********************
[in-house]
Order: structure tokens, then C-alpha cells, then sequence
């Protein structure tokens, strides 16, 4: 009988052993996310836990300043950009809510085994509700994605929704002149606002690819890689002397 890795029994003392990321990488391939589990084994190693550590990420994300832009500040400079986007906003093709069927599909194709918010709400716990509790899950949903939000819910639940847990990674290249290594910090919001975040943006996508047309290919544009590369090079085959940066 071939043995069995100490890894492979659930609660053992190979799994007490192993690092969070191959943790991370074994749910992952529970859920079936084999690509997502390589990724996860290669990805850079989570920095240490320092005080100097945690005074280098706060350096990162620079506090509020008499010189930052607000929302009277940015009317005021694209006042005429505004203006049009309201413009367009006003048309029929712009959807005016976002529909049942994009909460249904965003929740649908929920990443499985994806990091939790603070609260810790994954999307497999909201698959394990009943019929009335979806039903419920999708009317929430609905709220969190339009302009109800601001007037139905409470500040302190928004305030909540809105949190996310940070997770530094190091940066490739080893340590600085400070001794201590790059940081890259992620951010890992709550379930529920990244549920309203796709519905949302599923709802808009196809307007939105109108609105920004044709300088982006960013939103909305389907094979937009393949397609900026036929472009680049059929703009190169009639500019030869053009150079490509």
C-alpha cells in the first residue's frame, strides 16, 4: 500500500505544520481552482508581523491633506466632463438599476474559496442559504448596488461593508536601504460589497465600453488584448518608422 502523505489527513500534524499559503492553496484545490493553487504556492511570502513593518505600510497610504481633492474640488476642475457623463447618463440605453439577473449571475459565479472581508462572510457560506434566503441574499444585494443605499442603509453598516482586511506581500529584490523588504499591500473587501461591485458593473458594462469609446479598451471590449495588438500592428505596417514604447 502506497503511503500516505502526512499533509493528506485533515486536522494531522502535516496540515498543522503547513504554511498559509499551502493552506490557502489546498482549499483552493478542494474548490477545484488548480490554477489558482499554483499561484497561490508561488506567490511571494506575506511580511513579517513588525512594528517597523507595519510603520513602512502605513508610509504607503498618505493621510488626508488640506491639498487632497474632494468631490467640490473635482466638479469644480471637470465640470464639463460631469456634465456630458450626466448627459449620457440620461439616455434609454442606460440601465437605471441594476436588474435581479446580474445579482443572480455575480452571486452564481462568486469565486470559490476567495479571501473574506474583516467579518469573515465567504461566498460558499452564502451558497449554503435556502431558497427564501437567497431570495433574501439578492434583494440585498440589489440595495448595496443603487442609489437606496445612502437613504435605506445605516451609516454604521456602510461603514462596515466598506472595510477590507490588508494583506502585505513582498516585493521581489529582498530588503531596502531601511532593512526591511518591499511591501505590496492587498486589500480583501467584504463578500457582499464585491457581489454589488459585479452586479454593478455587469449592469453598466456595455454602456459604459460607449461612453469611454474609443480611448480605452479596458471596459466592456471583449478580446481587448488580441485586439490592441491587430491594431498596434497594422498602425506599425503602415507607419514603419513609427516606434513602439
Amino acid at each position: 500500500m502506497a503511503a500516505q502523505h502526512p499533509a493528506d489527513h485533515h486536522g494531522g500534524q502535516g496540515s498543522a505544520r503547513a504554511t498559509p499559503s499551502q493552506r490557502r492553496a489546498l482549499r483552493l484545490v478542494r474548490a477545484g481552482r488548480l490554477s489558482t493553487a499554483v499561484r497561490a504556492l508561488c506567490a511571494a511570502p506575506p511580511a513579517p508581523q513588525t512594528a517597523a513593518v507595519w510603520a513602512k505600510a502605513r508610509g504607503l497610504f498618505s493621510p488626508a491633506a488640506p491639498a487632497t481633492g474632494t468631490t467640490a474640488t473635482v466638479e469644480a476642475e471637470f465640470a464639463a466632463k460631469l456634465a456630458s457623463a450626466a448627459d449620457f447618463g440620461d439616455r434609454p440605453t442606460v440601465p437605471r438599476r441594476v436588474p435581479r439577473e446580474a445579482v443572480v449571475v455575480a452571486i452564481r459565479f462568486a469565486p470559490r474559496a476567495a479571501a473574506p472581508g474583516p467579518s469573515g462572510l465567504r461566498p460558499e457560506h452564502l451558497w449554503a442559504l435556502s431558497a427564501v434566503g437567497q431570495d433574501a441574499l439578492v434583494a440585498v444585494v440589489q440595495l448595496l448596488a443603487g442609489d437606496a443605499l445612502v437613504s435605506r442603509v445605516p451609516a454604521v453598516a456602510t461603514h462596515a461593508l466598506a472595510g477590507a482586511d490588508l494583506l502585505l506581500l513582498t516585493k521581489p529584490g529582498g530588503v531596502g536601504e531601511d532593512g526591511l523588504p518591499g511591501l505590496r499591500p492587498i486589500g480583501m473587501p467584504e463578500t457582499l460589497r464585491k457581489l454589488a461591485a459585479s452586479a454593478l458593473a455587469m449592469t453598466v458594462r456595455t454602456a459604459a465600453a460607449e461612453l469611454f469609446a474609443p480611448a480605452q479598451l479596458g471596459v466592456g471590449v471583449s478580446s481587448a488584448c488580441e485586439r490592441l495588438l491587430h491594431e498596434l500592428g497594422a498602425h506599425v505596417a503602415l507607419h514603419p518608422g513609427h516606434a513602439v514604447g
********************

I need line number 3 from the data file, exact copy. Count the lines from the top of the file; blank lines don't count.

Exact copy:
């Protein structure tokens, strides 16, 4: 009988052993996310836990300043950009809510085994509700994605929704002149606002690819890689002397 890795029994003392990321990488391939589990084994190693550590990420994300832009500040400079986007906003093709069927599909194709918010709400716990509790899950949903939000819910639940847990990674290249290594910090919001975040943006996508047309290919544009590369090079085959940066 071939043995069995100490890894492979659930609660053992190979799994007490192993690092969070191959943790991370074994749910992952529970859920079936084999690509997502390589990724996860290669990805850079989570920095240490320092005080100097945690005074280098706060350096990162620079506090509020008499010189930052607000929302009277940015009317005021694209006042005429505004203006049009309201413009367009006003048309029929712009959807005016976002529909049942994009909460249904965003929740649908929920990443499985994806990091939790603070609260810790994954999307497999909201698959394990009943019929009335979806039903419920999708009317929430609905709220969190339009302009109800601001007037139905409470500040302190928004305030909540809105949190996310940070997770530094190091940066490739080893340590600085400070001794201590790059940081890259992620951010890992709550379930529920990244549920309203796709519905949302599923709802808009196809307007939105109108609105920004044709300088982006960013939103909305389907094979937009393949397609900026036929472009680049059929703009190169009639500019030869053009150079490509």